Receiving Everything Most Loved

April was a writing month for me. I pushed myself. Pushing was the right thing to do, because now I am exactly where I wish to be, deep into my book draft.

Today I am changing my creative routine, receiving rather than giving. It’s a reward for all the creative work, and it’s one of the things I love most. I’m having a reading weekend, beginning today.

Julia Cameron would say I am replenishing my creative well. Yes, I am and with great pleasure.

My book list contains one mystery novel and three non-fiction. The non-fiction include one on energy work, one on creativity, and one a melding of memoir and creative writing. Here is my list:

Leaving Everything Most Loved by Jacqueline Winspear. This is a murder mystery set in 1930’s London, and the detective is Maisie Dobbs. She searches and solves with both heart and head.

The Answer Is Energy by Jarrad Hewett. Everything is energy, including thought, belief, and emotion. Jarrad’s work helped me to heal fibromyalgia.

Keep Going by Austin Kleon. This is Austin’s new book. Yayyyyyyy!

Tomorrow I’m adding one more book to the weekend reading pile. The staff are saving it for me at the local bookstore–Where The Past Begins: Memory And Imagination by Amy Tan. I read her previous book on writing, The Opposite Of Fate: Memories Of A Writing Life, and completely enjoyed it. There is fourteen years between these books, so I am curious to see what Amy has to say now.

I haven’t decided if I will read through one book before moving on to the next, or if I will hop back and forth. The choice is mine, whatever I feel like in the moment.

A stack of books. Hot milky coffee. Background music by George Winston and Joe Hisaishi. My comfy studio couch. Four days of receiving something I love most–good writing.

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In this post:

Jacqueline Winspear http://jacquelinewinspear.com/

Jarrad Hewett https://jarradhewett.com/

Austin Kleon https://austinkleon.com/

Amy Tan http://www.amytan.net/

The Shape Of The Story

I love the phrase ‘the arc of the story’.  I see an arrow in true flight, rising high and piercing the target.  A single, loud note sounds (middle C) as arrow and target become one.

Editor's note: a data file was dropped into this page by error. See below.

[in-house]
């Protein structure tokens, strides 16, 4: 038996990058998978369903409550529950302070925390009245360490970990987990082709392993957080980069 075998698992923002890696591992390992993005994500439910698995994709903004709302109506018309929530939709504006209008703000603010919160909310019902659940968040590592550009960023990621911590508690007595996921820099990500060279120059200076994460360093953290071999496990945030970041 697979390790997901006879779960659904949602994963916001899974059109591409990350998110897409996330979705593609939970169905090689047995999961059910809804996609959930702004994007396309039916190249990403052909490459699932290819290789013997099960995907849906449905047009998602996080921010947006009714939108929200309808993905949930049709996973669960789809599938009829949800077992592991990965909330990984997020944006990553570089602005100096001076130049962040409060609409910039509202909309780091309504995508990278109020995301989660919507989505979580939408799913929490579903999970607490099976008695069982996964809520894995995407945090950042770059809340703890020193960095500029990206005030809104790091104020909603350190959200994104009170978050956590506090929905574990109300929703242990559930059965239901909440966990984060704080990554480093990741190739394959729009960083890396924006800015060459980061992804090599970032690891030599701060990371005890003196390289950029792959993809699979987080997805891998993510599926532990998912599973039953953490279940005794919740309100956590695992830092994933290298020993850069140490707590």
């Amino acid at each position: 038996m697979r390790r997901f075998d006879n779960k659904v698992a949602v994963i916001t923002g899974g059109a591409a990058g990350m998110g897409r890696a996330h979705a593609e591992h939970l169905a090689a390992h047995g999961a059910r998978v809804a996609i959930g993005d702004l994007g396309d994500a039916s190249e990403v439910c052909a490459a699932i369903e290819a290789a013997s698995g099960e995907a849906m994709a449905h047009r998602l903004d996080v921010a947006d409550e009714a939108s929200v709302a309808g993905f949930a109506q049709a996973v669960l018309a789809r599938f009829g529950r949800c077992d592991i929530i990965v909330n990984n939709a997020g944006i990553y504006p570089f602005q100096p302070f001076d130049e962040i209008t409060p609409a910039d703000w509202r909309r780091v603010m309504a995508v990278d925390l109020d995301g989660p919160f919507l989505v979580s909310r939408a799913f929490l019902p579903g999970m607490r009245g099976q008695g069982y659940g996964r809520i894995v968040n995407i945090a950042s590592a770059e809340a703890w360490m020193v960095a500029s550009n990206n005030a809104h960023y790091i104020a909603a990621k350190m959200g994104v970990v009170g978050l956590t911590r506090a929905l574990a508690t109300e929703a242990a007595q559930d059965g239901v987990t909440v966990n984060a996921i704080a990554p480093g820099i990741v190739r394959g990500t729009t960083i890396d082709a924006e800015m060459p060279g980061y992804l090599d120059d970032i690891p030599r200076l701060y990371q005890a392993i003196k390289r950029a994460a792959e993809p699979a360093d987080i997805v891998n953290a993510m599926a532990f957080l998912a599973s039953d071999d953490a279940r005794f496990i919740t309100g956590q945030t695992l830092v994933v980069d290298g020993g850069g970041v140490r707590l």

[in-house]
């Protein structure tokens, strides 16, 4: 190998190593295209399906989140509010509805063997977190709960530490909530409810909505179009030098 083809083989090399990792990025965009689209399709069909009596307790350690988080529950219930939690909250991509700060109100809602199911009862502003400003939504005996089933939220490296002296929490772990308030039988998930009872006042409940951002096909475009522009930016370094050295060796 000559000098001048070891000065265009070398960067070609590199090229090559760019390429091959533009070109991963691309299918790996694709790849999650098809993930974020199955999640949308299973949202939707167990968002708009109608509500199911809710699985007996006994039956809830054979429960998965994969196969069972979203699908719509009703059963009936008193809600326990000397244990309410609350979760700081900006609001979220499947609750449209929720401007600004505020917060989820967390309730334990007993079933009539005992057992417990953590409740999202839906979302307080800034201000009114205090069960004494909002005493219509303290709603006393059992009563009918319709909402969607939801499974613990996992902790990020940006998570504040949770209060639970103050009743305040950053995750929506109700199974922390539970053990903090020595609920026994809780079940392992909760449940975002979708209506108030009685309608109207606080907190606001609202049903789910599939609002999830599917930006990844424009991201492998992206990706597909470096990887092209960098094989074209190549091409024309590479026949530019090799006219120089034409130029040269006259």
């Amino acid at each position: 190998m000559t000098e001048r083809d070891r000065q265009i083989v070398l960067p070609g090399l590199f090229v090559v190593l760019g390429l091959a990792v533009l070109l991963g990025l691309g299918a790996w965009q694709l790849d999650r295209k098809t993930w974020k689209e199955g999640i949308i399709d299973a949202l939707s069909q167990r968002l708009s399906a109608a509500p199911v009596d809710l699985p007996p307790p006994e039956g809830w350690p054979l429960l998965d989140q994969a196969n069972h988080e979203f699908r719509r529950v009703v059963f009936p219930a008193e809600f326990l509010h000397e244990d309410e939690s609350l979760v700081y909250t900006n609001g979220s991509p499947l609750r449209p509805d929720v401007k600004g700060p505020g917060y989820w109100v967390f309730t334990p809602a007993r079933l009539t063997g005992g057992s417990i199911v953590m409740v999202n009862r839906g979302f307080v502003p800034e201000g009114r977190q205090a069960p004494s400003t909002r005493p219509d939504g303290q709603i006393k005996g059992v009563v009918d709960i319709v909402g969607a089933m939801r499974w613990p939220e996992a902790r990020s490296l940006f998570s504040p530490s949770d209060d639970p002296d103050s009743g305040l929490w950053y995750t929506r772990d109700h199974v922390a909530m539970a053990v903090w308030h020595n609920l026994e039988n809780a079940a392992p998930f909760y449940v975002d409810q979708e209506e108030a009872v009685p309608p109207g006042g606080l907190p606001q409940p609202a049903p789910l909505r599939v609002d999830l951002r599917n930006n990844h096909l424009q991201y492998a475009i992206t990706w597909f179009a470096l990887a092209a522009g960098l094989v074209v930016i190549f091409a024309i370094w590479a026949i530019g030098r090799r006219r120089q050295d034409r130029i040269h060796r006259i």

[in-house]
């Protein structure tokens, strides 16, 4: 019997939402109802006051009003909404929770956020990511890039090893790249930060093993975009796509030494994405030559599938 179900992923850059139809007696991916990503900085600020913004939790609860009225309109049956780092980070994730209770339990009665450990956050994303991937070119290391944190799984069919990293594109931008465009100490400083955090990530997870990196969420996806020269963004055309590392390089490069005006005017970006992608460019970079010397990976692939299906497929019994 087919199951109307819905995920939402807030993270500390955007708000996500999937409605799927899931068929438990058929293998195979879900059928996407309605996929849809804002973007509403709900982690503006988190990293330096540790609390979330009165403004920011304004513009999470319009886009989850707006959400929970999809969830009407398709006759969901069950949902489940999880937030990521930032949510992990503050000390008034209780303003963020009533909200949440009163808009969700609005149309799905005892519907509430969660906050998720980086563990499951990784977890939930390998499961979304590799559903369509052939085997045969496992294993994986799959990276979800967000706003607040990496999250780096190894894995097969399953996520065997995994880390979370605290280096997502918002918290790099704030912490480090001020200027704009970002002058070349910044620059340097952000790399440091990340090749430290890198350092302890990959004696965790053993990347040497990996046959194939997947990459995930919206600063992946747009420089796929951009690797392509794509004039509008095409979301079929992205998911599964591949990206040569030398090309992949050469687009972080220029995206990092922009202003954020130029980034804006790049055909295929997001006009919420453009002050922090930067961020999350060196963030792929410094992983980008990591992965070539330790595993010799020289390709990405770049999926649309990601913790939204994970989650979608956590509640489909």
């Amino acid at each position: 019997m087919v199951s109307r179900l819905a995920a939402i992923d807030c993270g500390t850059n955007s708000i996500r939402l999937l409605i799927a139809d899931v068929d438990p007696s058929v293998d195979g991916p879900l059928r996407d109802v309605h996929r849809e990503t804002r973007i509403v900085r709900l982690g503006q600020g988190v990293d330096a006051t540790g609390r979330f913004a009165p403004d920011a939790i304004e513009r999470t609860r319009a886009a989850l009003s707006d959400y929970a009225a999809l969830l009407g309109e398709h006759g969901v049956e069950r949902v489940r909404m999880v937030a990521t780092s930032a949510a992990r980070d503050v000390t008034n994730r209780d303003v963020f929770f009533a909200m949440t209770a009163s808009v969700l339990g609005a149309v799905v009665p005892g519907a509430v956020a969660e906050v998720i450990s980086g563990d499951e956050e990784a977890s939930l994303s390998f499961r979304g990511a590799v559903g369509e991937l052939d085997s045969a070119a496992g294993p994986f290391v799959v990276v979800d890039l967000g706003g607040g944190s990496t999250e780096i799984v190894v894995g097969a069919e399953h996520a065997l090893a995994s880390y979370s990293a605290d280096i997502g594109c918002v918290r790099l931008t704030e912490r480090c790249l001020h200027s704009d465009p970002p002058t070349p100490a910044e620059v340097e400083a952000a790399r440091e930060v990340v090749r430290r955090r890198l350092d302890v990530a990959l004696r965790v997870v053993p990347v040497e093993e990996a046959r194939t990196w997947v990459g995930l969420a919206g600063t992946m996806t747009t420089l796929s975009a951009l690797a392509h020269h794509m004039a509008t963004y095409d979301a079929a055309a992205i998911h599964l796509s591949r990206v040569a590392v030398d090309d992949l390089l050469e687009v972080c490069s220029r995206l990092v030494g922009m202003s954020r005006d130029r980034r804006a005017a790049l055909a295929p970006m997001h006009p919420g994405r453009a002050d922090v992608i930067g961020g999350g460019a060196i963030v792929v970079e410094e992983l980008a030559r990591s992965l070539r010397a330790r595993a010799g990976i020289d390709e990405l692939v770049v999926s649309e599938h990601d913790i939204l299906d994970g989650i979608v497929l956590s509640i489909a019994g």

Sorting out my story’s arc is not so direct.

I begin with the form I learned in high school, the arc of arrow to target.  For three years and two drafts, I attempt to fit my story into this shape.  It’s a struggle, and I think the problem is me.  A first attempt at writing a book—what do I know?

More than I think I do.  I know it isn’t working.

And less.  I don’t know there are other shapes for a story, and I don’t know I am free to invent a shape.

The name of a book falls into my lap.  Austin Kleon, in his weekly Friday eletter, talks of reading Draft No. 4 by John McPhee.  He talks of how John diagrams the shapes of his stories.

I am a visual thinker. I need this book.

Here is a revelation.  John’s stories are shaped like algebra equations, like maps, like an uncooperative graph line.  Whatever shape fits the story is what he imagines, and then writes to.

Here is freedom.

I go back to my draft.  I picture the story in my mind’s eye.  All the pieces.  All the experiences.  I see how my writing keeps circling a set of themes.  With each circle, I learn something, and carry that knowledge into the next question and the next circle.  A bird rising on the thermals of a summer day.

My story is not the arc of an arrow.  It’s the circling rise of a spiral.

This I understand.  I know the feel of a spiral.  My life moves in exactly this shape, and has always done so.  Of course the story I am writing does the same.

I see how my story builds upon itself, how it begins, moves, and completes.